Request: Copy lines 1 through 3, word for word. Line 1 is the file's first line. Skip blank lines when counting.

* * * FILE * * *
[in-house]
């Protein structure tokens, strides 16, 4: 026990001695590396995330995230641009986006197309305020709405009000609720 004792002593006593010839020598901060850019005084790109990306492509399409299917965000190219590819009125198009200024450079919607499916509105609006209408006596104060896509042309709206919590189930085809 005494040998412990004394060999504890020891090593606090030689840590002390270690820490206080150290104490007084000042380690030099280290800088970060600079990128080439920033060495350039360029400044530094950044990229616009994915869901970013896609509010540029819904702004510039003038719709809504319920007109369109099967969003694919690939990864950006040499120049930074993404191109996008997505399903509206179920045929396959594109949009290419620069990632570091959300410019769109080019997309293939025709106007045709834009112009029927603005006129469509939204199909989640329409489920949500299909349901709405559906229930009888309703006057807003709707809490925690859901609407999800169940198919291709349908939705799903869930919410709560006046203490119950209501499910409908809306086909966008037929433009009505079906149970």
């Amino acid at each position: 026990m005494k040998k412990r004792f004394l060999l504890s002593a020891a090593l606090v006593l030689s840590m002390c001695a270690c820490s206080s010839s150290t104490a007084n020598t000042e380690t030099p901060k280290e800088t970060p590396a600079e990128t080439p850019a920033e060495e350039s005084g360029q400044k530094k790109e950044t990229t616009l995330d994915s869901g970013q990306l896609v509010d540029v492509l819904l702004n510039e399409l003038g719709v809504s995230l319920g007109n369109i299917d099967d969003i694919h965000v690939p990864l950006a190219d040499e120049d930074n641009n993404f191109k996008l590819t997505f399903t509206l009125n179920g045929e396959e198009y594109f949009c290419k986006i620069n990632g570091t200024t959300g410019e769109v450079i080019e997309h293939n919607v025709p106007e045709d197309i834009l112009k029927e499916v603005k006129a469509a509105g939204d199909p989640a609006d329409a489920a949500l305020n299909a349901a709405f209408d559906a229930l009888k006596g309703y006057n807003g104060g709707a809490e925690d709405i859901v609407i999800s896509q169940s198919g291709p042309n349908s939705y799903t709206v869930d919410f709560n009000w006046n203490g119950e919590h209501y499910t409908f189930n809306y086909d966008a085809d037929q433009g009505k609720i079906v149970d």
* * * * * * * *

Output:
[in-house]
């Protein structure tokens, strides 16, 4: 026990001695590396995330995230641009986006197309305020709405009000609720 004792002593006593010839020598901060850019005084790109990306492509399409299917965000190219590819009125198009200024450079919607499916509105609006209408006596104060896509042309709206919590189930085809 005494040998412990004394060999504890020891090593606090030689840590002390270690820490206080150290104490007084000042380690030099280290800088970060600079990128080439920033060495350039360029400044530094950044990229616009994915869901970013896609509010540029819904702004510039003038719709809504319920007109369109099967969003694919690939990864950006040499120049930074993404191109996008997505399903509206179920045929396959594109949009290419620069990632570091959300410019769109080019997309293939025709106007045709834009112009029927603005006129469509939204199909989640329409489920949500299909349901709405559906229930009888309703006057807003709707809490925690859901609407999800169940198919291709349908939705799903869930919410709560006046203490119950209501499910409908809306086909966008037929433009009505079906149970």
């Amino acid at each position: 026990m005494k040998k412990r004792f004394l060999l504890s002593a020891a090593l606090v006593l030689s840590m002390c001695a270690c820490s206080s010839s150290t104490a007084n020598t000042e380690t030099p901060k280290e800088t970060p590396a600079e990128t080439p850019a920033e060495e350039s005084g360029q400044k530094k790109e950044t990229t616009l995330d994915s869901g970013q990306l896609v509010d540029v492509l819904l702004n510039e399409l003038g719709v809504s995230l319920g007109n369109i299917d099967d969003i694919h965000v690939p990864l950006a190219d040499e120049d930074n641009n993404f191109k996008l590819t997505f399903t509206l009125n179920g045929e396959e198009y594109f949009c290419k986006i620069n990632g570091t200024t959300g410019e769109v450079i080019e997309h293939n919607v025709p106007e045709d197309i834009l112009k029927e499916v603005k006129a469509a509105g939204d199909p989640a609006d329409a489920a949500l305020n299909a349901a709405f209408d559906a229930l009888k006596g309703y006057n807003g104060g709707a809490e925690d709405i859901v609407i999800s896509q169940s198919g291709p042309n349908s939705y799903t709206v869930d919410f709560n009000w006046n203490g119950e919590h209501y499910t409908f189930n809306y086909d966008a085809d037929q433009g009505k609720i079906v149970d």